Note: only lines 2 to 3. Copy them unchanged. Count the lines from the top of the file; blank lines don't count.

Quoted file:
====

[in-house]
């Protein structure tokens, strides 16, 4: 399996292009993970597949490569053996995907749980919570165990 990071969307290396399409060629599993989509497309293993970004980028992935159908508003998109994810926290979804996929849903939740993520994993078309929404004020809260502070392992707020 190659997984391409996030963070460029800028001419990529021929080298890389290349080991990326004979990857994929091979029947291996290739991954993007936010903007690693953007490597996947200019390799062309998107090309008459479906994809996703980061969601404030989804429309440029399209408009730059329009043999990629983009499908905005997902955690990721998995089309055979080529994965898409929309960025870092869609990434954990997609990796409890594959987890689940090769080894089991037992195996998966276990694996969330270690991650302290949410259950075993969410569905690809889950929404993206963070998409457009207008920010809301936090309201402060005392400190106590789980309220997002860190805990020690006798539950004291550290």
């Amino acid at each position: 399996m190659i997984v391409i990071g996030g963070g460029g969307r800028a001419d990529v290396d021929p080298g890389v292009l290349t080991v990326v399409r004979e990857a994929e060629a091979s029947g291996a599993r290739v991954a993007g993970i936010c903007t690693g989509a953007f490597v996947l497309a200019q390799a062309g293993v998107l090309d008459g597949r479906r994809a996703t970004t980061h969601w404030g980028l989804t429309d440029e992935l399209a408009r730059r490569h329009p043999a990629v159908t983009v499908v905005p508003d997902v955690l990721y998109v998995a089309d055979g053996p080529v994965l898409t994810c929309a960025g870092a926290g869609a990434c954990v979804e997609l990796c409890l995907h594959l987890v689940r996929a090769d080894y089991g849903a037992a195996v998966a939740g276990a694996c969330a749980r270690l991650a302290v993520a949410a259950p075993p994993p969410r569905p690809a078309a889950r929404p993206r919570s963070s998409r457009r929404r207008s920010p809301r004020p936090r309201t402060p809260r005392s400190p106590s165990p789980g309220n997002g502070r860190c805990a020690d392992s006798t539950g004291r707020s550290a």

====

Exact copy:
């Protein structure tokens, strides 16, 4: 399996292009993970597949490569053996995907749980919570165990 990071969307290396399409060629599993989509497309293993970004980028992935159908508003998109994810926290979804996929849903939740993520994993078309929404004020809260502070392992707020 190659997984391409996030963070460029800028001419990529021929080298890389290349080991990326004979990857994929091979029947291996290739991954993007936010903007690693953007490597996947200019390799062309998107090309008459479906994809996703980061969601404030989804429309440029399209408009730059329009043999990629983009499908905005997902955690990721998995089309055979080529994965898409929309960025870092869609990434954990997609990796409890594959987890689940090769080894089991037992195996998966276990694996969330270690991650302290949410259950075993969410569905690809889950929404993206963070998409457009207008920010809301936090309201402060005392400190106590789980309220997002860190805990020690006798539950004291550290």
């Amino acid at each position: 399996m190659i997984v391409i990071g996030g963070g460029g969307r800028a001419d990529v290396d021929p080298g890389v292009l290349t080991v990326v399409r004979e990857a994929e060629a091979s029947g291996a599993r290739v991954a993007g993970i936010c903007t690693g989509a953007f490597v996947l497309a200019q390799a062309g293993v998107l090309d008459g597949r479906r994809a996703t970004t980061h969601w404030g980028l989804t429309d440029e992935l399209a408009r730059r490569h329009p043999a990629v159908t983009v499908v905005p508003d997902v955690l990721y998109v998995a089309d055979g053996p080529v994965l898409t994810c929309a960025g870092a926290g869609a990434c954990v979804e997609l990796c409890l995907h594959l987890v689940r996929a090769d080894y089991g849903a037992a195996v998966a939740g276990a694996c969330a749980r270690l991650a302290v993520a949410a259950p075993p994993p969410r569905p690809a078309a889950r929404p993206r919570s963070s998409r457009r929404r207008s920010p809301r004020p936090r309201t402060p809260r005392s400190p106590s165990p789980g309220n997002g502070r860190c805990a020690d392992s006798t539950g004291r707020s550290a």